Profile: Michael Broger Weinbau (Ottoberg, Thurgau)

When Michael Broger and I strolled through his vineyard garden in late August, it was bursting with life. In one corner was a flock of brown-coated Såne sheep quietly feasting on a selection of grasses and legumes. In another corner, an assortment of winged and jumping insects loitered around their rustic wooden residence. Underfoot were various gourds and pumpkins hidden beneath an umbilical tangle of runners and leaves. And in the distance several old trees strained to support a modest crop of apples destined for cider.

It was an uncommonly beautiful day for a visit, with sunshine so bright it was difficult to tell where the blue sky ended and the green valley began. The only sound was the whirring hum of the universe.

This part of canton Thurgau is known as the Oberes Thurtal, or upper Thur Valley, a wine growing area that dates back to the Romans. It’s dominated by the Ottenberg hillside — a classic roche moutonnée formed during the glacial era. From its higher elevations there is a stunning view of the Alps and the broad valley below. That is, when it’s not blanketed by fog — a common occurrence caused by humidity from nearby Lake Constance. On the best days, one can see for miles and most of that view is taken up by neat fields of mixed crops and orchards. The hillside, where we stood, is reserved for the vine.

Broger’s farm is located in the village of Ottoberg, in the prime middle portion of the slope. It’s a textbook example of the kind of robust ecosystem one expects from biodynamic practice and personal quirkiness. It’s wild, chaotic, and wonderfully natural.

But, as farmers of this stripe know — with natural ways, comes risk.

Ottenberg (courtesy: Broger-weinbau.ch)

Upon closer inspection, there was visible distress among the vines — the very constituency this diverse ecosystem was meant to defend. Defoliation, a characteristic of hail damage, was evident, as was severe scarring on the few remaining leaves, courtesy of downy mildew. The fruit clusters were sparse and disfigured with only a few healthy berries to be found — a triple-whammy of frost, hail and rain. The coup de grâce was the strange disappearance of the usual föhn winds, which would have helped to dry things out. Based on subsequent conversations with other Swiss growers, this was a common theme in 2021, especially for those who practice organic or biodynamic farming and eschew the use of copper.

As in much of northern Europe, Switzerland suffered two late spring frost events, followed by three summer hail storms and near constant rain. Swiss growers did manage to avoid the worst climate tragedies — like the severe flooding in Germany — but not the unprecedented and uncontrollable scourge of mildew. While many vineyards suffered losses of 50% or more, Broger suffered worse. At the time of my visit, the home vineyard, Schnellberg, was on track to lose 90% of its crop.

Although Michael’s farm is uncertified, his biodynamic bona fides are well earned. He was vineyard manager at the pioneering Schlossgut Bachtobel, just a stones throw from his current home and vineyard. In fact, it was the legendary proprietor of Bachtobel, Hans-Ulrich Kesselring, who advised him on the purchase of his own property. Kesselring was an early proponent of biodynamics and was a revered mentor for many in Switzerland. His followers are some of the very best winegrowers in the nation, but even the most astute among them were overmatched in this disastrous year.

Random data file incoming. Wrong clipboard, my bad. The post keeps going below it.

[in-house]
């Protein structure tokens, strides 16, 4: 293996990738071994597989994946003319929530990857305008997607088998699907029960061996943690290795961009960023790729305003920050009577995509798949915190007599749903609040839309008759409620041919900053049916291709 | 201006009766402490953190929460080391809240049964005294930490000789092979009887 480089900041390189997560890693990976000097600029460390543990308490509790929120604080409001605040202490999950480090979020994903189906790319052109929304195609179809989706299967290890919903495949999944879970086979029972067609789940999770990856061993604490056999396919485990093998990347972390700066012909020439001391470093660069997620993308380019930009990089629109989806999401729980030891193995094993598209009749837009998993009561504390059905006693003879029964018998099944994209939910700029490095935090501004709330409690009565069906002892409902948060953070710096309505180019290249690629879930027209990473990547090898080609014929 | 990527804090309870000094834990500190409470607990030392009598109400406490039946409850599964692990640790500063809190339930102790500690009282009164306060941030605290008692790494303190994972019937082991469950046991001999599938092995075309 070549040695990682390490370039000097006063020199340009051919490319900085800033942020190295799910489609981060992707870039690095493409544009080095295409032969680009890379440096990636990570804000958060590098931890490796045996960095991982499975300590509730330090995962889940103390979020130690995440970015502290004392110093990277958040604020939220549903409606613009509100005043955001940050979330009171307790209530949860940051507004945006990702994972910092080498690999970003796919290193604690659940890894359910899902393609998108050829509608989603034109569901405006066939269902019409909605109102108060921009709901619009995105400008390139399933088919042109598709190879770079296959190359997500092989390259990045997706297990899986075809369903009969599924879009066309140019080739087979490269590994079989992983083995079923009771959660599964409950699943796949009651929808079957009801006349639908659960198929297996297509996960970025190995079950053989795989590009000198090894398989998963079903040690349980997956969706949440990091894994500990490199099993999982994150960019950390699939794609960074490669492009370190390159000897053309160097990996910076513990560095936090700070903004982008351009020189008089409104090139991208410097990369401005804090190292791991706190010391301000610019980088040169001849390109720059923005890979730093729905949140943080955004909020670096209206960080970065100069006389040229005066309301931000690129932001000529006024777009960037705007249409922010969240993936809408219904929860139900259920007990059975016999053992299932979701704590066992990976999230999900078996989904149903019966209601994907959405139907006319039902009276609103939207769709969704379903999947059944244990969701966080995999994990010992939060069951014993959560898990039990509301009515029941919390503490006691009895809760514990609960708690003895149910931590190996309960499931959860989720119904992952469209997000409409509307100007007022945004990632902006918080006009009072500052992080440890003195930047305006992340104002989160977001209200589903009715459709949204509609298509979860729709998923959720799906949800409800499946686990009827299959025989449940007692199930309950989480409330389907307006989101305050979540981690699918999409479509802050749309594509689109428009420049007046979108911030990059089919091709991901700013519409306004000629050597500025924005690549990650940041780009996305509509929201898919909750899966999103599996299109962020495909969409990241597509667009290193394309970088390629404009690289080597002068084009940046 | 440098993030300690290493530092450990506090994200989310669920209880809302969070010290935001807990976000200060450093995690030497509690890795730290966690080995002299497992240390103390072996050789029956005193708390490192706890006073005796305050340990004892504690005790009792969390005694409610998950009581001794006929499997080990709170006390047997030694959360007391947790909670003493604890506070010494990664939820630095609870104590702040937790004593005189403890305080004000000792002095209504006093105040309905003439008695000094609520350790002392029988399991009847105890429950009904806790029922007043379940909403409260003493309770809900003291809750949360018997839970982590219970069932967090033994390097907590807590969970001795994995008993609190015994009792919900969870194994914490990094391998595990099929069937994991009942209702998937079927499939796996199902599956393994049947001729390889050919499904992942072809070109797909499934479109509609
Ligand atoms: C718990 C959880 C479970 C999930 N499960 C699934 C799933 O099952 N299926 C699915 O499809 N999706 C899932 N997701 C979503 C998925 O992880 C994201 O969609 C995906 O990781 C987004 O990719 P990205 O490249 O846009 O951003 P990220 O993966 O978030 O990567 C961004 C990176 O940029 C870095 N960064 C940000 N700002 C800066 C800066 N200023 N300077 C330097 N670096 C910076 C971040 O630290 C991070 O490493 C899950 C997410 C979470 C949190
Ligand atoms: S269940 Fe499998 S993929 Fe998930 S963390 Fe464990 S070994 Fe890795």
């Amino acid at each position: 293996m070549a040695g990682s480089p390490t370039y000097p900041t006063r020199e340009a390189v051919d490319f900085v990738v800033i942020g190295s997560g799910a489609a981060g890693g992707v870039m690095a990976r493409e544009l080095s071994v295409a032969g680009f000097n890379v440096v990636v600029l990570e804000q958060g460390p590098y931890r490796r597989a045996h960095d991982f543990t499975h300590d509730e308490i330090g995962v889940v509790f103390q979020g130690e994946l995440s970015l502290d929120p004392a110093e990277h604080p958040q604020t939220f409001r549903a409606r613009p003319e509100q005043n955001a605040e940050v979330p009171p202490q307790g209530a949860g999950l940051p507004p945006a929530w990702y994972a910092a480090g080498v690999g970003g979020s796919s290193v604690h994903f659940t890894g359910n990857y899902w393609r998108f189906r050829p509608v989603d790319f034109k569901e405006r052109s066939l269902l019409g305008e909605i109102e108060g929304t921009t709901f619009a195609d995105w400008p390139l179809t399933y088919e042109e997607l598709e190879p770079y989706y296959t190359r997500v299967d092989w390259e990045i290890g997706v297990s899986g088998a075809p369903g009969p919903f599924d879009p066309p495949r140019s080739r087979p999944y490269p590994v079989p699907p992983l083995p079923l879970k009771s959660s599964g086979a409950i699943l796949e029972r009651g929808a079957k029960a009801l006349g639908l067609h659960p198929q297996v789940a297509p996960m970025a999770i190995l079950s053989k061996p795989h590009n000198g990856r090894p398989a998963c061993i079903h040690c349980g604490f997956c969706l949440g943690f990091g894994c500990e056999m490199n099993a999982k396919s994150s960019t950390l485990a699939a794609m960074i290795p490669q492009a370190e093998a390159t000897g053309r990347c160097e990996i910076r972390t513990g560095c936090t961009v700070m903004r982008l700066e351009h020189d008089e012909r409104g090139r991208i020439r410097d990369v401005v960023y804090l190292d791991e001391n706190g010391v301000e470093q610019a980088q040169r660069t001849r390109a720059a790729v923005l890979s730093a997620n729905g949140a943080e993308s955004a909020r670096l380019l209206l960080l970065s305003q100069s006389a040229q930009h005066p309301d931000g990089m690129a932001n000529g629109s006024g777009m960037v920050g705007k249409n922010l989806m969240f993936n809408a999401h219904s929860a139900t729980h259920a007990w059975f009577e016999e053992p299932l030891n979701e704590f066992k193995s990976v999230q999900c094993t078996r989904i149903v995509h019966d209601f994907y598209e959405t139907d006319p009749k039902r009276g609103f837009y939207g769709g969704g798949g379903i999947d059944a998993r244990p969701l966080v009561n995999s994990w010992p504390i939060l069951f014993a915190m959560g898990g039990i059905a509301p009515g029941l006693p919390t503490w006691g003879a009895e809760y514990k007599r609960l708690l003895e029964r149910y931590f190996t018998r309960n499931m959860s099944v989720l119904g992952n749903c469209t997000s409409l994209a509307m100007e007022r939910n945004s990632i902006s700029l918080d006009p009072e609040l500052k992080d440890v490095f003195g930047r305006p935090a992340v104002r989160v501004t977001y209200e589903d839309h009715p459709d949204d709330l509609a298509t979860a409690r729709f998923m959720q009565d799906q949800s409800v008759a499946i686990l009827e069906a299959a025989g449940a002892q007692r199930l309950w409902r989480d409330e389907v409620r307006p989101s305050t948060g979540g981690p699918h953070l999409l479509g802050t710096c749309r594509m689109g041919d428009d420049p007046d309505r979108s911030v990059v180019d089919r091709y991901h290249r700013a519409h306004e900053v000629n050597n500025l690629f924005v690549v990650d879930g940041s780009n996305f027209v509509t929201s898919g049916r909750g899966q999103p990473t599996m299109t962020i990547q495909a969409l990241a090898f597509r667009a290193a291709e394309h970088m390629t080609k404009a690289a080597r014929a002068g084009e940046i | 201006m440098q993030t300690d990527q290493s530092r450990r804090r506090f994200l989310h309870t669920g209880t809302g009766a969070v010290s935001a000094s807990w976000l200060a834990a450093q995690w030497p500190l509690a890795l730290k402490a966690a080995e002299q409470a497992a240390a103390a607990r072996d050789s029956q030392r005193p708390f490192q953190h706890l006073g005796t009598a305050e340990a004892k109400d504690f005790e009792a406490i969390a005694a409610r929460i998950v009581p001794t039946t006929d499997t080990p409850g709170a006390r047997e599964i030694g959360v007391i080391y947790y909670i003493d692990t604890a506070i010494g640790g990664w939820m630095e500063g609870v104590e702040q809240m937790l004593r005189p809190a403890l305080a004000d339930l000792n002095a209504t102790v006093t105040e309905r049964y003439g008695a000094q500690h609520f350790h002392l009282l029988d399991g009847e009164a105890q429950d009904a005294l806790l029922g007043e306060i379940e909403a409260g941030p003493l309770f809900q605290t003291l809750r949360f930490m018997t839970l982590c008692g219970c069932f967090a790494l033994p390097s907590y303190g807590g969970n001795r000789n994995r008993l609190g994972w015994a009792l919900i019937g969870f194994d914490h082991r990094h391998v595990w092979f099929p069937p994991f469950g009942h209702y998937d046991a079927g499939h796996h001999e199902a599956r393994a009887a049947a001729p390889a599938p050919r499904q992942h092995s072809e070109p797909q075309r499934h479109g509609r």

When Life Gives You Lemons

You might expect a year like 2021 to defeat a man, but not Michael Broger. When life gives you lemons . . . the saying goes . . . you work with what you’ve got. In Michael’s case, he’s lucky to work with nearby parcels in Ottoberg and Weinfelden that were spared the worst of the season’s hardships. And, because of his overall good standing in the community, he is able to source top-quality grapes and apples from trusted neighbors.

Thankfully, for all of us, there will be some wine from 2021, just less of it.

Michael Broger (photo courtesy: Broger-weinbau.ch)

While some of us think of organic and biodynamic farming as a means to an end — a healthier vineyard or better wine, for instance — Michael sees it as a lifestyle choice and the opportunity to create a holistic, self-sustaining environment in which to live. On his farm, each component dovetails into the next and when one part suffers the others are there to cushion the impact. You actually see this kind of mixed-farming quite a bit in Switzerland, but in those cases where wine is only a sideline, the results can be amateurish and the wines dismal.

For Broger, wine is the mainstay and the principal source of income for the farm — but he has other options. As he likes to say, “Wine is only one of my passions.”

He’s also a professional breeder of pêche de vignes and a celebrated sausage-maker. He’s highly skilled at dry-stone wall construction, and, most recently, made his first commercial cider. For this, he turned to another Bachtobel alumnus, Markus Ruch, for advice.

And just to emphasize his versatility and the farm’s virtuous circle, Broger and his family tend an extensive vegetable garden just outside the kitchen door and source eggs from a flock of chickens. There’s also a well-stocked wine cellar that’s used to track the evolution of his own wines and to keep up with those from the producers he admires most.

A Man of Many Interests

Our stroll through the Schnellberg vineyard yielded some other interesting sights. One of the most unusual was a collection of granite tombstones salvaged from a stonecutter friend. It seems the tombstone business is in decline — most Swiss people are cremated — so Broger is happy to put the granite bonanza to creative use. To a builder of things, like him, they are the perfect size and shape for retaining walls and artfully designed stairways — amenities that are necessary around a hillside farm. Evidence of their successful, and beautiful, repurposing is everywhere in sight (see header photo).